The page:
Researchers at MIT have created an imaging system using artificial intelligence to effectively see around corners.
The new algorithm has been developed by MIT’s Computer Science and Artificial Intelligence Laboratory (CSAIL), and can work with cameras on smartphones.
The system uses information about light reflections from objects or people around a corner and using that information, assess the speed and trajectory of that information. According to MIT, the development has major implications, ranging from emergency response to self-driving cars.
As an example, the researchers use the scenario of walking along an L-shaped hallway, with a wall between yourself and objects around the corner. A ‘fuzzy shadow’ is created by these objects in the form of a small amount of light on the ground. That fuzzy shadow is called the ‘penumbra’ and when in the line of sight of the person walking down the corridor, provides the key to the system.
Dubbed ‘CornerCameras’, the researchers’ system uses video of the penumbra to create a series of one-dimensional images that are then stitched together and can provide information about the objects on the other side of the corner.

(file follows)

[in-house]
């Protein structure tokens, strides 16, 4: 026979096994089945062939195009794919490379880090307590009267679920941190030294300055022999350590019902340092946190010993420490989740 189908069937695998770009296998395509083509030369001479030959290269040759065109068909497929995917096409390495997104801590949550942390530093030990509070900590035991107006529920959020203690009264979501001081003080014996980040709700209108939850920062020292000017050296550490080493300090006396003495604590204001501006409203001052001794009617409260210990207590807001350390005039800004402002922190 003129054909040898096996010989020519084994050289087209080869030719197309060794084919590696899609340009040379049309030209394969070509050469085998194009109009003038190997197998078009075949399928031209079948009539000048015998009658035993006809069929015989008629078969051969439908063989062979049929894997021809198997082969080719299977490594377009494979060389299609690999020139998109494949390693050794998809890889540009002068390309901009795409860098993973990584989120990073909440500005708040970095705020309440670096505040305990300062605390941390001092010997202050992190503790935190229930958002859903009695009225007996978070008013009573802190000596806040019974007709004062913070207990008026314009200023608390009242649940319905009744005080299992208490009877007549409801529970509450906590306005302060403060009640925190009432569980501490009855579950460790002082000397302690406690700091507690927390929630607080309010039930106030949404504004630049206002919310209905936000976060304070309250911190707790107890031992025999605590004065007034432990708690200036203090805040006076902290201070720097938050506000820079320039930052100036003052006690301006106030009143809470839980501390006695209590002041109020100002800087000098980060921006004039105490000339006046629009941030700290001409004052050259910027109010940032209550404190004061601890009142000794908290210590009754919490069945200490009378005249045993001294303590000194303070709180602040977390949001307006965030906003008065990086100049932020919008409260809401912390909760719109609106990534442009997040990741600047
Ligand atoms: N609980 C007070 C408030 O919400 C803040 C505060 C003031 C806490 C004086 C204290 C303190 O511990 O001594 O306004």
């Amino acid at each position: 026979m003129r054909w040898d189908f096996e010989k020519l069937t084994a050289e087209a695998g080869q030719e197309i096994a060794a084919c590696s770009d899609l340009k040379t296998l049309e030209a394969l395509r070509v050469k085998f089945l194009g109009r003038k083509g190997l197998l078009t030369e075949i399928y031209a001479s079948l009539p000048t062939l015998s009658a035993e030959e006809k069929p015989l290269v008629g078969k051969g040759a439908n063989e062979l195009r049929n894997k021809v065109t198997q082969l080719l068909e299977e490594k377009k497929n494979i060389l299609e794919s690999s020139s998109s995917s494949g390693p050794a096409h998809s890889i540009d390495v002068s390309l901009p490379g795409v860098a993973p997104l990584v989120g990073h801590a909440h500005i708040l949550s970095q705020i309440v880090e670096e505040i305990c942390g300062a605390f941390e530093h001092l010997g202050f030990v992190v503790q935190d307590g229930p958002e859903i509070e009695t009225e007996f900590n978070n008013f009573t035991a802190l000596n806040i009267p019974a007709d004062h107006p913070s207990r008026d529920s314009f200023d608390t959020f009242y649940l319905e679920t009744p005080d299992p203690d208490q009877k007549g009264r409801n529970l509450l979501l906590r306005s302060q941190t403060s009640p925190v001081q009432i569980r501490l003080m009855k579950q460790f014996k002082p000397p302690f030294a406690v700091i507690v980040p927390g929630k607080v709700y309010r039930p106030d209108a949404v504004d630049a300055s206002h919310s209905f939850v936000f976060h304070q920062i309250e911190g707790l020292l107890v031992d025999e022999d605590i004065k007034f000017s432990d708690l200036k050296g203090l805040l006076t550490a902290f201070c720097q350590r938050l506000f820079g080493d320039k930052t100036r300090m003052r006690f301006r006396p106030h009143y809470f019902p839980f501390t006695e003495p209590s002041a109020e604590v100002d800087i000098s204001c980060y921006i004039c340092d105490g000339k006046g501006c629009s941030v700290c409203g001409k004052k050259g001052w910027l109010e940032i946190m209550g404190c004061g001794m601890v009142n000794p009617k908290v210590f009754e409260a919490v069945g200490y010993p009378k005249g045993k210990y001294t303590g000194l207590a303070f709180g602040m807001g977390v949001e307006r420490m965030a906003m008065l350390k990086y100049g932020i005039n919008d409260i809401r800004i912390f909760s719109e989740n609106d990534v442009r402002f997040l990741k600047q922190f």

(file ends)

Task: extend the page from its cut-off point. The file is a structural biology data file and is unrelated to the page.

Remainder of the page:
By watching video footage of the penumbra, stitched together from several images, rather than looking at just one image, the ‘CornerCameras’ system can identify separate objects and their speed and trajectory.
Katherine Bouman, the lead author on a paper about the system, commented on the effectiveness of the system: “Even though those objects aren’t actually visible to the camera, we can look at how their movements affect the penumbra to determine where they are and where they’re going.
“In this way, we show that walls and other obstructions with edges can be exploited as naturally-occurring ‘cameras’ that reveal the hidden scenes beyond them.”
Bouman sees applications from helping firefighters find people in burning buildings to letting drivers see their blind spots. Technology has been developed in the past to help cameras ‘see’ round corners, but these typically used lasers, referred to as ‘time-of-flight’ cameras.
These types of cameras are typically expensive and get easily confused by ambient light, especially outdoors. In contrast, this system works better than the researchers expected outdoors, even in poor weather conditions.